For a wage to be “fair,” would it have to allow only this for food? What kind of variety would be “fair”? Are movie rentals part of “fair” compensation? If so, how many per month? How many cigarettes are “fair”?

This is ridiculous. If you want wages to rise, abandon the juvenile insistence that protests and demands make economic sense. This is how wages rise.

Originally posted at TomWoods.com

The Root Causes of Police Brutality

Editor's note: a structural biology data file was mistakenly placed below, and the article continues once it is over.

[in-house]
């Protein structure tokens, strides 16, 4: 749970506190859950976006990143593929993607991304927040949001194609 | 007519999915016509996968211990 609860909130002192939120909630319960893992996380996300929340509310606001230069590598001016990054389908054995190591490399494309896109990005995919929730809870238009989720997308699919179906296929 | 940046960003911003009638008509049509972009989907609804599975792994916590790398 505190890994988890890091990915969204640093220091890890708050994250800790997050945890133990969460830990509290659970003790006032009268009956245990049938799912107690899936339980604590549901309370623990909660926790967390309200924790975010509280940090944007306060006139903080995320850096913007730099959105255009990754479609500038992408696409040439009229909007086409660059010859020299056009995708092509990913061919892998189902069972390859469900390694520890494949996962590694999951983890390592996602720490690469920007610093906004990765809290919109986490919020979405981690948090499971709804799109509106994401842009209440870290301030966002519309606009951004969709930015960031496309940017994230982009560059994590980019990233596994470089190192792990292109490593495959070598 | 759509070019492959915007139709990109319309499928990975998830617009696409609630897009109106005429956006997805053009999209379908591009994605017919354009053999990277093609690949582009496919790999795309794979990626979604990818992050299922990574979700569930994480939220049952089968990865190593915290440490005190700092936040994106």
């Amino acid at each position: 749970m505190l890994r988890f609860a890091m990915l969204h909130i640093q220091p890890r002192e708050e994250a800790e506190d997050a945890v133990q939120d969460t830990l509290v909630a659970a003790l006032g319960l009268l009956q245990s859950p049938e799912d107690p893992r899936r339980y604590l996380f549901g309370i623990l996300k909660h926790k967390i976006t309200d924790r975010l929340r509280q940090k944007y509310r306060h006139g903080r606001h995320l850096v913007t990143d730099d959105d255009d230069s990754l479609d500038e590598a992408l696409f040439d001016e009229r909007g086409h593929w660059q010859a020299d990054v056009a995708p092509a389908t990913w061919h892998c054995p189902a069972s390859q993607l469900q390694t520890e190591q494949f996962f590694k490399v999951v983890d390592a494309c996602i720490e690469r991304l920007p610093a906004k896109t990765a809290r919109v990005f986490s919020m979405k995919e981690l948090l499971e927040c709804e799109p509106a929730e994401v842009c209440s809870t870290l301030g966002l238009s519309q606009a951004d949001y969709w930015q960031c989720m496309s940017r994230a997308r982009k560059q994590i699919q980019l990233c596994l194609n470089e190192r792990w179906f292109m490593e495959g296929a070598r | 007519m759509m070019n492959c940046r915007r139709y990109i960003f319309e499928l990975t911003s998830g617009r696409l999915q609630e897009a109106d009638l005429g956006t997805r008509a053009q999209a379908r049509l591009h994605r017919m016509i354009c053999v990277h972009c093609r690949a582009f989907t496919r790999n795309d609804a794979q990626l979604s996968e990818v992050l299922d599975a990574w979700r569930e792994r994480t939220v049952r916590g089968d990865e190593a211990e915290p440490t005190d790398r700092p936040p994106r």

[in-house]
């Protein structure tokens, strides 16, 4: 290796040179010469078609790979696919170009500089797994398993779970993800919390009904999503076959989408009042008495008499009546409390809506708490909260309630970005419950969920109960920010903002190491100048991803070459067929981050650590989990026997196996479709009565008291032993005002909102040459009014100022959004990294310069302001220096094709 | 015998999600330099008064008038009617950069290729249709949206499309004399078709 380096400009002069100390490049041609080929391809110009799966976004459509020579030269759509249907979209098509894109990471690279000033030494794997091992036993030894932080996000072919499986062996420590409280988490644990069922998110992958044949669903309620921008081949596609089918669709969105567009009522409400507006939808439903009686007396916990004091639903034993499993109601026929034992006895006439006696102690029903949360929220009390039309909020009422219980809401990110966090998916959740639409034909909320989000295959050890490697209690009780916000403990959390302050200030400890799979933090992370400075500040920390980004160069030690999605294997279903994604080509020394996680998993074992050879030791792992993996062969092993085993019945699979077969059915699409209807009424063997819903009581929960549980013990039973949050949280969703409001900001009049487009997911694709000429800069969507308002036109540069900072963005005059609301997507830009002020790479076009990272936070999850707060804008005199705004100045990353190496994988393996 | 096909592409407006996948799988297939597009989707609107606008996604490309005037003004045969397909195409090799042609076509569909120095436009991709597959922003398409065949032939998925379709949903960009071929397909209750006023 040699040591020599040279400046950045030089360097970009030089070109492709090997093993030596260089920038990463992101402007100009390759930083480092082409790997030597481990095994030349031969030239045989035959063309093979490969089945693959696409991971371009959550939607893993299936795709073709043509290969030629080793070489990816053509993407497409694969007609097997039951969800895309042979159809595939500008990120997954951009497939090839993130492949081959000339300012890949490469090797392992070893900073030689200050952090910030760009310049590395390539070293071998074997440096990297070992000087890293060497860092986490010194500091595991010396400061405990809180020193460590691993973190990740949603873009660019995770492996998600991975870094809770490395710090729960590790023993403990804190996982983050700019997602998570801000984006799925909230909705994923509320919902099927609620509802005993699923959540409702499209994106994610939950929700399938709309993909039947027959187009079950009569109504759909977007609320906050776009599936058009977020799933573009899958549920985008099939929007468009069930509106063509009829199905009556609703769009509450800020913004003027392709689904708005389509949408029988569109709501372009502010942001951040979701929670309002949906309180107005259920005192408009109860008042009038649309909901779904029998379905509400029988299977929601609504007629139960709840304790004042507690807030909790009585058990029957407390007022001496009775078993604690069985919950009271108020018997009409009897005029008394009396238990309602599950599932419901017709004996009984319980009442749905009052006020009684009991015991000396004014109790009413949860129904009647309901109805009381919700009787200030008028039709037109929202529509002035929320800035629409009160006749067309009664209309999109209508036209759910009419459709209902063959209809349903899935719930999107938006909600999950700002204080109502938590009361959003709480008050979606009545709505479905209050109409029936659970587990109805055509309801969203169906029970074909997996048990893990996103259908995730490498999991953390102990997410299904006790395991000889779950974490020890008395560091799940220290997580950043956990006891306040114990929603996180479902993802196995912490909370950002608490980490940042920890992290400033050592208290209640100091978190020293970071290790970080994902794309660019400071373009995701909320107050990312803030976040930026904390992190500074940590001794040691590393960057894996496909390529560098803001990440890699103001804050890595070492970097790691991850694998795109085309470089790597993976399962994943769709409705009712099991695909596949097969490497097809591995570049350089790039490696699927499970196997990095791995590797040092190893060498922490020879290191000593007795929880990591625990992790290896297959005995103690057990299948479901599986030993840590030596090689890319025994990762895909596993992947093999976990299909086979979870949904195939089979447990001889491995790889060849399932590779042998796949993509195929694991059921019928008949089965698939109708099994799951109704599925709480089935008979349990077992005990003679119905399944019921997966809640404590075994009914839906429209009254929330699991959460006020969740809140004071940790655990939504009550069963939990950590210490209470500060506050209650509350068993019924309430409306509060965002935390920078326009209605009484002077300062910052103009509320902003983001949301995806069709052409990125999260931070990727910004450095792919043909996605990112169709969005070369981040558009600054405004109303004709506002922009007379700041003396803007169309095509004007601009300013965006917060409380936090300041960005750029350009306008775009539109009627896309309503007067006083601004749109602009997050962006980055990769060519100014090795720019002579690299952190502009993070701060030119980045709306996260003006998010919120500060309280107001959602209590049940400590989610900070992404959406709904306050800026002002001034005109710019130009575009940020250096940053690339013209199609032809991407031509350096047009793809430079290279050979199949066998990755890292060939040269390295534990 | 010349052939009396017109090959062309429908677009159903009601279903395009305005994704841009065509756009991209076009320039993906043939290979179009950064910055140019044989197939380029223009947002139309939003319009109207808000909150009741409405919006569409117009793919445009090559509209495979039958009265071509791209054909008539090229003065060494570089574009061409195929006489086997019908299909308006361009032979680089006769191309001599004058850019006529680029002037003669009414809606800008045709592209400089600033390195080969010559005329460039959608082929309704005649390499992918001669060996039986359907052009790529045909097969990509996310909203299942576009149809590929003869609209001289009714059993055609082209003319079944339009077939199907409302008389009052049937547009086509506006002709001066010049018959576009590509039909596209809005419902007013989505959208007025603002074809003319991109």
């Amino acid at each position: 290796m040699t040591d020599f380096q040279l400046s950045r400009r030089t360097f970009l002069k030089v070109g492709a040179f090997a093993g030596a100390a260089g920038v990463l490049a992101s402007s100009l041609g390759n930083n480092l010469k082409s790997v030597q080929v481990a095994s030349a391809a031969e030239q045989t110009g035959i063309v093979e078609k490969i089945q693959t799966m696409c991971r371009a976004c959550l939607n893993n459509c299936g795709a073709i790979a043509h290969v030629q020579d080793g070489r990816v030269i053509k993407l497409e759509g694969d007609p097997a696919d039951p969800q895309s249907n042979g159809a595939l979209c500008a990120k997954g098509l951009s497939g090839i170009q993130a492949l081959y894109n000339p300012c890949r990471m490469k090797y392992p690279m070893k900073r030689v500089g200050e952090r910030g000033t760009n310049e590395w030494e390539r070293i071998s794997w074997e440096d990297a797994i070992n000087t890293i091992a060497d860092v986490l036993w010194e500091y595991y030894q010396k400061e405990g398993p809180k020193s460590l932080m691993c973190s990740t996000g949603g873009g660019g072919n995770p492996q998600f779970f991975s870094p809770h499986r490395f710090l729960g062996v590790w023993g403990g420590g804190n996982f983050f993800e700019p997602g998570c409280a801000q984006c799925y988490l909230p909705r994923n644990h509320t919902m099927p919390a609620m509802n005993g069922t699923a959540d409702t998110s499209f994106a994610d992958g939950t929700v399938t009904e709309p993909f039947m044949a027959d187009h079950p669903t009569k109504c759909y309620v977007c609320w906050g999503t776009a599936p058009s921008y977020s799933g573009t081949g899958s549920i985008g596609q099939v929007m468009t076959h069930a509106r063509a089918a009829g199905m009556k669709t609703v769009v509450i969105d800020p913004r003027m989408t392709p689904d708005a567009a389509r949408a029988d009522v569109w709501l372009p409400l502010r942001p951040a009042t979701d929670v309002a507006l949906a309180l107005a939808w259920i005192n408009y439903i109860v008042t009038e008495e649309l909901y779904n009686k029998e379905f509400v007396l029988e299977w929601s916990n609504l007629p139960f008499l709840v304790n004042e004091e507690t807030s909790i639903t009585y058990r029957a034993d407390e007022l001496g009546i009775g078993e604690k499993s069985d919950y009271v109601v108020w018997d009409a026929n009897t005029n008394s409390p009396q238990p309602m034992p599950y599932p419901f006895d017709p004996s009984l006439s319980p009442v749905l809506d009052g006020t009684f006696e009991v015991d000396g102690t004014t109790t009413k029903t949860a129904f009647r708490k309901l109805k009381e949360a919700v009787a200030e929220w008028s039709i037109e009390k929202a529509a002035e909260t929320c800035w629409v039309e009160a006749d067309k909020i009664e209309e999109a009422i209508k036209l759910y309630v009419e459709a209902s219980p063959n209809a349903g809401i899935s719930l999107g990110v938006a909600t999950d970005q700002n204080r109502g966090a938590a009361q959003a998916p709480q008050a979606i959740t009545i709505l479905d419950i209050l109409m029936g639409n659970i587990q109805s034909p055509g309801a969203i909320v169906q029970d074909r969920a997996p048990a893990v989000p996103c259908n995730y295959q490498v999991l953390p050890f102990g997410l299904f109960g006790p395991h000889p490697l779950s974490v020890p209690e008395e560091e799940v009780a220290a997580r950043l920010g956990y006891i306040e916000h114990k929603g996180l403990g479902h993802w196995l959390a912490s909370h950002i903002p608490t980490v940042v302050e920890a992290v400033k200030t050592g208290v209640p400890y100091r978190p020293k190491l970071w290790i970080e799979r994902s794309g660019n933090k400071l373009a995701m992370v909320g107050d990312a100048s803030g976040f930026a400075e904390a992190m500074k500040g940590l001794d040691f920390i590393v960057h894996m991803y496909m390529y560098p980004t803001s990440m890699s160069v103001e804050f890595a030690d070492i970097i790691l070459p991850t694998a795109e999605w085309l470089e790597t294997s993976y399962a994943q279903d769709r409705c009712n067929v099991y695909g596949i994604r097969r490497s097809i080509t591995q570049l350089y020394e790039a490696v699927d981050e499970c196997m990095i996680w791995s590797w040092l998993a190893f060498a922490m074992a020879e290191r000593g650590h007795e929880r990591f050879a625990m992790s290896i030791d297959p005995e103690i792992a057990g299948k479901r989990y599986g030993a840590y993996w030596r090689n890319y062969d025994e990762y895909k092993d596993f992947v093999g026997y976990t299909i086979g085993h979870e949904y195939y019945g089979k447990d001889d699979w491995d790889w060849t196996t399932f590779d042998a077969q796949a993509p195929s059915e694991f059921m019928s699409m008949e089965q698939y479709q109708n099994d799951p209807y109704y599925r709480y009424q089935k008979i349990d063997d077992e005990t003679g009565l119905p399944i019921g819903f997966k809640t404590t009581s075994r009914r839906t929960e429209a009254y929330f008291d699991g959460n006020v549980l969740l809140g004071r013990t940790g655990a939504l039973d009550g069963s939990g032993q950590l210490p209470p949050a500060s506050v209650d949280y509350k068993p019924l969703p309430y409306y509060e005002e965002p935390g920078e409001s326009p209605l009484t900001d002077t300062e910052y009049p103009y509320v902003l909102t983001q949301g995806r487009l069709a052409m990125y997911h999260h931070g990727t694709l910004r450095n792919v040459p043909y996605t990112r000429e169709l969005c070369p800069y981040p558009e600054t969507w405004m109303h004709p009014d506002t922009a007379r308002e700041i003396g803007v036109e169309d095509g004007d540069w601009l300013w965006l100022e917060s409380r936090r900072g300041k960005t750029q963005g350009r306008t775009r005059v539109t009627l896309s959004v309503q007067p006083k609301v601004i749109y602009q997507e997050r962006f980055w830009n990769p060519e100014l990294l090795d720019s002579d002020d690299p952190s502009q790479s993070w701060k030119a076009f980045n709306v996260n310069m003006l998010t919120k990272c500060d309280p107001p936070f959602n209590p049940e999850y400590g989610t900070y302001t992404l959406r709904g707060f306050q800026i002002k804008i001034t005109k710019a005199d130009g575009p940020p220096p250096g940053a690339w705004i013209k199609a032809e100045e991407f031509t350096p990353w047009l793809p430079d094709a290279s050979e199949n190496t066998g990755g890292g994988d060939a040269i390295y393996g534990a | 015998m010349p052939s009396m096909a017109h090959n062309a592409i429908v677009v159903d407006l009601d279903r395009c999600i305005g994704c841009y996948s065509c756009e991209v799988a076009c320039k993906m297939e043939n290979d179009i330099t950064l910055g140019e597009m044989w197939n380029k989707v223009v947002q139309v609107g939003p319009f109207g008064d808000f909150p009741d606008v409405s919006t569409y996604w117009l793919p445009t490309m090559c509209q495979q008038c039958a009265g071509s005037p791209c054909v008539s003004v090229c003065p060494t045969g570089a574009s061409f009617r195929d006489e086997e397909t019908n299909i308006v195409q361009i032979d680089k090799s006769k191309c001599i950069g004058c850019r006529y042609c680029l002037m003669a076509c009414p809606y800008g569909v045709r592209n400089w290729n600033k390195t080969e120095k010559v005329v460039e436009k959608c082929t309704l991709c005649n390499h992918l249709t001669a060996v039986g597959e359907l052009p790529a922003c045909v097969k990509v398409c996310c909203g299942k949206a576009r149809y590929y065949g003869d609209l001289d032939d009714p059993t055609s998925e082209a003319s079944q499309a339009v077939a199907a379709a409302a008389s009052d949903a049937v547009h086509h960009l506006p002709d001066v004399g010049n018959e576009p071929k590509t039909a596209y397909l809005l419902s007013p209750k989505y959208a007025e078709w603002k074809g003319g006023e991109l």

News stories abound on the national press about cases of police officers killing unarmed citizens, with media focus on white officers killing black men, leading to marches and protests in cities across the country with the purpose of fighting a system whose injustices stem from “institutionalized racism.” But is racism the cause of these killings, if they are unjustified in the first place? Is it inequality? Or is there a more fundamental reason? Are inefficiencies a result of “soft on crime” policies? Or is that missing the point entirely? As we’ll see below, the problem is much more elementary and structural than what’s diagnosed in media discussions. The real cause has little, if anything to do with the problems mentioned above, and has everything to do with an unaccountable, state-granted monopoly on the provision of protection services that is above the law.